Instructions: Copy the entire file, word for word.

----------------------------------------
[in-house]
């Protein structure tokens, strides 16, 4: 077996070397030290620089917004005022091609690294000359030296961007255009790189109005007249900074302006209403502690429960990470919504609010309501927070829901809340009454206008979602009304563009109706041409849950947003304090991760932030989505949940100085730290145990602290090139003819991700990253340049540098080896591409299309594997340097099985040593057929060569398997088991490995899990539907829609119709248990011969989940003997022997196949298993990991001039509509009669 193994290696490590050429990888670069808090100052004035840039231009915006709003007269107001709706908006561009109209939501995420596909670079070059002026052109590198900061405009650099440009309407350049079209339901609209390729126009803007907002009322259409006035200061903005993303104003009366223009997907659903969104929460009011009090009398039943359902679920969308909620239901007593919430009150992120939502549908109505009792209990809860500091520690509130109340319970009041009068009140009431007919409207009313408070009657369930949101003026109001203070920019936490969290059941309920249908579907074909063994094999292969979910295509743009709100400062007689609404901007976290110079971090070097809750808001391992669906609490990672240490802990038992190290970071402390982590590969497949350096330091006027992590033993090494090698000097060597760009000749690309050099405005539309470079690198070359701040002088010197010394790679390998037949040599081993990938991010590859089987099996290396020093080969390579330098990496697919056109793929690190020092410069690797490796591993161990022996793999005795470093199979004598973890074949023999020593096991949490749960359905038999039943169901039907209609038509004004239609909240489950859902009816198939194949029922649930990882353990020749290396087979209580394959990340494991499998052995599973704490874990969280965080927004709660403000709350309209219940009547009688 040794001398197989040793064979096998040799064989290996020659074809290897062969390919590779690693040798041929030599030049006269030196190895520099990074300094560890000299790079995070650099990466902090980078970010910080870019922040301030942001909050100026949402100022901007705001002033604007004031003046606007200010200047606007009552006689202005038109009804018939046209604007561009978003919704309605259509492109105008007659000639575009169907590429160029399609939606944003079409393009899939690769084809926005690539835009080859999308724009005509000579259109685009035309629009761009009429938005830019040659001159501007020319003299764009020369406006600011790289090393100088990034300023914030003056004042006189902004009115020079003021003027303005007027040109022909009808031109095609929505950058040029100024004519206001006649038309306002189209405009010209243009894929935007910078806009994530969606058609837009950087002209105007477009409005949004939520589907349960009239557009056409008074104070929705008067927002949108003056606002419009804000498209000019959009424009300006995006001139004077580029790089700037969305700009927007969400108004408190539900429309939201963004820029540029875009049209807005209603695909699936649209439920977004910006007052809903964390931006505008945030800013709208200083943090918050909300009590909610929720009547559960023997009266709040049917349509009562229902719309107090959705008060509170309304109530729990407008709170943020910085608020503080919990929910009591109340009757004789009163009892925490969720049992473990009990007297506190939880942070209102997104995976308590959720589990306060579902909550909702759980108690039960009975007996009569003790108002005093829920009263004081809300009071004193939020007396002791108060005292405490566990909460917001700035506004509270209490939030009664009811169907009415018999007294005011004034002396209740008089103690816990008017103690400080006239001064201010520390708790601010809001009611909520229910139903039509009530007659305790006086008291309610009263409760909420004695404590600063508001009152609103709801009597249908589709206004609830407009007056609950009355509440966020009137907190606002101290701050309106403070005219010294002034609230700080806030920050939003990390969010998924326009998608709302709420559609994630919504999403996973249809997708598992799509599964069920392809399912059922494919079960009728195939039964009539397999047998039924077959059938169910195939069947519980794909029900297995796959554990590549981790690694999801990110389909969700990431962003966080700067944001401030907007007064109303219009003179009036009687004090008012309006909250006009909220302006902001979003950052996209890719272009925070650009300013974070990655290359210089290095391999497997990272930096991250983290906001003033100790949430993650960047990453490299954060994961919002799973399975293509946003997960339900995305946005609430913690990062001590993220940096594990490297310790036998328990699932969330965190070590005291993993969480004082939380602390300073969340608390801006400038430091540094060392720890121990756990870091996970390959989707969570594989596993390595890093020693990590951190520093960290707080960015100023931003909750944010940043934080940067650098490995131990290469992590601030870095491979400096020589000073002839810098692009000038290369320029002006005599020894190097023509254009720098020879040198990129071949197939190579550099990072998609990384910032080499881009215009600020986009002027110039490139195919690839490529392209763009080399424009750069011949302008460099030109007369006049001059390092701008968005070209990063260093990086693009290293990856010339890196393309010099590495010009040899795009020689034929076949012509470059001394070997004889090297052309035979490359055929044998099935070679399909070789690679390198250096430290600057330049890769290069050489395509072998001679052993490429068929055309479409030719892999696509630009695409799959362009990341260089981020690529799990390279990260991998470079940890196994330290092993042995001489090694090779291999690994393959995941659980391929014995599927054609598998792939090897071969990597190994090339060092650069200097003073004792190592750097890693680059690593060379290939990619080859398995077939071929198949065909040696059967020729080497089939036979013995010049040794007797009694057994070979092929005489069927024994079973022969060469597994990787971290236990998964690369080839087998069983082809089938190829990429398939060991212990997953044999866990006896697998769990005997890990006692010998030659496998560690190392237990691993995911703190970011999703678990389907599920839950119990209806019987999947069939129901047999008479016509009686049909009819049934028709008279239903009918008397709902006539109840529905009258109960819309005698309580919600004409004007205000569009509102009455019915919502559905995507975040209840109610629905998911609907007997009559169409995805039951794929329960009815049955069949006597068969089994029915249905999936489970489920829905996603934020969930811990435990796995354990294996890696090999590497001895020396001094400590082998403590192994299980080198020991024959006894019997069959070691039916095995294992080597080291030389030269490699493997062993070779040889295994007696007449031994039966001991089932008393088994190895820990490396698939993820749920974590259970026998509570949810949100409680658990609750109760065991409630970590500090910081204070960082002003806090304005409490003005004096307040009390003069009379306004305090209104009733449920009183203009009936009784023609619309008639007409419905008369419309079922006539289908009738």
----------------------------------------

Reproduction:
[in-house]
């Protein structure tokens, strides 16, 4: 077996070397030290620089917004005022091609690294000359030296961007255009790189109005007249900074302006209403502690429960990470919504609010309501927070829901809340009454206008979602009304563009109706041409849950947003304090991760932030989505949940100085730290145990602290090139003819991700990253340049540098080896591409299309594997340097099985040593057929060569398997088991490995899990539907829609119709248990011969989940003997022997196949298993990991001039509509009669 193994290696490590050429990888670069808090100052004035840039231009915006709003007269107001709706908006561009109209939501995420596909670079070059002026052109590198900061405009650099440009309407350049079209339901609209390729126009803007907002009322259409006035200061903005993303104003009366223009997907659903969104929460009011009090009398039943359902679920969308909620239901007593919430009150992120939502549908109505009792209990809860500091520690509130109340319970009041009068009140009431007919409207009313408070009657369930949101003026109001203070920019936490969290059941309920249908579907074909063994094999292969979910295509743009709100400062007689609404901007976290110079971090070097809750808001391992669906609490990672240490802990038992190290970071402390982590590969497949350096330091006027992590033993090494090698000097060597760009000749690309050099405005539309470079690198070359701040002088010197010394790679390998037949040599081993990938991010590859089987099996290396020093080969390579330098990496697919056109793929690190020092410069690797490796591993161990022996793999005795470093199979004598973890074949023999020593096991949490749960359905038999039943169901039907209609038509004004239609909240489950859902009816198939194949029922649930990882353990020749290396087979209580394959990340494991499998052995599973704490874990969280965080927004709660403000709350309209219940009547009688 040794001398197989040793064979096998040799064989290996020659074809290897062969390919590779690693040798041929030599030049006269030196190895520099990074300094560890000299790079995070650099990466902090980078970010910080870019922040301030942001909050100026949402100022901007705001002033604007004031003046606007200010200047606007009552006689202005038109009804018939046209604007561009978003919704309605259509492109105008007659000639575009169907590429160029399609939606944003079409393009899939690769084809926005690539835009080859999308724009005509000579259109685009035309629009761009009429938005830019040659001159501007020319003299764009020369406006600011790289090393100088990034300023914030003056004042006189902004009115020079003021003027303005007027040109022909009808031109095609929505950058040029100024004519206001006649038309306002189209405009010209243009894929935007910078806009994530969606058609837009950087002209105007477009409005949004939520589907349960009239557009056409008074104070929705008067927002949108003056606002419009804000498209000019959009424009300006995006001139004077580029790089700037969305700009927007969400108004408190539900429309939201963004820029540029875009049209807005209603695909699936649209439920977004910006007052809903964390931006505008945030800013709208200083943090918050909300009590909610929720009547559960023997009266709040049917349509009562229902719309107090959705008060509170309304109530729990407008709170943020910085608020503080919990929910009591109340009757004789009163009892925490969720049992473990009990007297506190939880942070209102997104995976308590959720589990306060579902909550909702759980108690039960009975007996009569003790108002005093829920009263004081809300009071004193939020007396002791108060005292405490566990909460917001700035506004509270209490939030009664009811169907009415018999007294005011004034002396209740008089103690816990008017103690400080006239001064201010520390708790601010809001009611909520229910139903039509009530007659305790006086008291309610009263409760909420004695404590600063508001009152609103709801009597249908589709206004609830407009007056609950009355509440966020009137907190606002101290701050309106403070005219010294002034609230700080806030920050939003990390969010998924326009998608709302709420559609994630919504999403996973249809997708598992799509599964069920392809399912059922494919079960009728195939039964009539397999047998039924077959059938169910195939069947519980794909029900297995796959554990590549981790690694999801990110389909969700990431962003966080700067944001401030907007007064109303219009003179009036009687004090008012309006909250006009909220302006902001979003950052996209890719272009925070650009300013974070990655290359210089290095391999497997990272930096991250983290906001003033100790949430993650960047990453490299954060994961919002799973399975293509946003997960339900995305946005609430913690990062001590993220940096594990490297310790036998328990699932969330965190070590005291993993969480004082939380602390300073969340608390801006400038430091540094060392720890121990756990870091996970390959989707969570594989596993390595890093020693990590951190520093960290707080960015100023931003909750944010940043934080940067650098490995131990290469992590601030870095491979400096020589000073002839810098692009000038290369320029002006005599020894190097023509254009720098020879040198990129071949197939190579550099990072998609990384910032080499881009215009600020986009002027110039490139195919690839490529392209763009080399424009750069011949302008460099030109007369006049001059390092701008968005070209990063260093990086693009290293990856010339890196393309010099590495010009040899795009020689034929076949012509470059001394070997004889090297052309035979490359055929044998099935070679399909070789690679390198250096430290600057330049890769290069050489395509072998001679052993490429068929055309479409030719892999696509630009695409799959362009990341260089981020690529799990390279990260991998470079940890196994330290092993042995001489090694090779291999690994393959995941659980391929014995599927054609598998792939090897071969990597190994090339060092650069200097003073004792190592750097890693680059690593060379290939990619080859398995077939071929198949065909040696059967020729080497089939036979013995010049040794007797009694057994070979092929005489069927024994079973022969060469597994990787971290236990998964690369080839087998069983082809089938190829990429398939060991212990997953044999866990006896697998769990005997890990006692010998030659496998560690190392237990691993995911703190970011999703678990389907599920839950119990209806019987999947069939129901047999008479016509009686049909009819049934028709008279239903009918008397709902006539109840529905009258109960819309005698309580919600004409004007205000569009509102009455019915919502559905995507975040209840109610629905998911609907007997009559169409995805039951794929329960009815049955069949006597068969089994029915249905999936489970489920829905996603934020969930811990435990796995354990294996890696090999590497001895020396001094400590082998403590192994299980080198020991024959006894019997069959070691039916095995294992080597080291030389030269490699493997062993070779040889295994007696007449031994039966001991089932008393088994190895820990490396698939993820749920974590259970026998509570949810949100409680658990609750109760065991409630970590500090910081204070960082002003806090304005409490003005004096307040009390003069009379306004305090209104009733449920009183203009009936009784023609619309008639007409419905008369419309079922006539289908009738």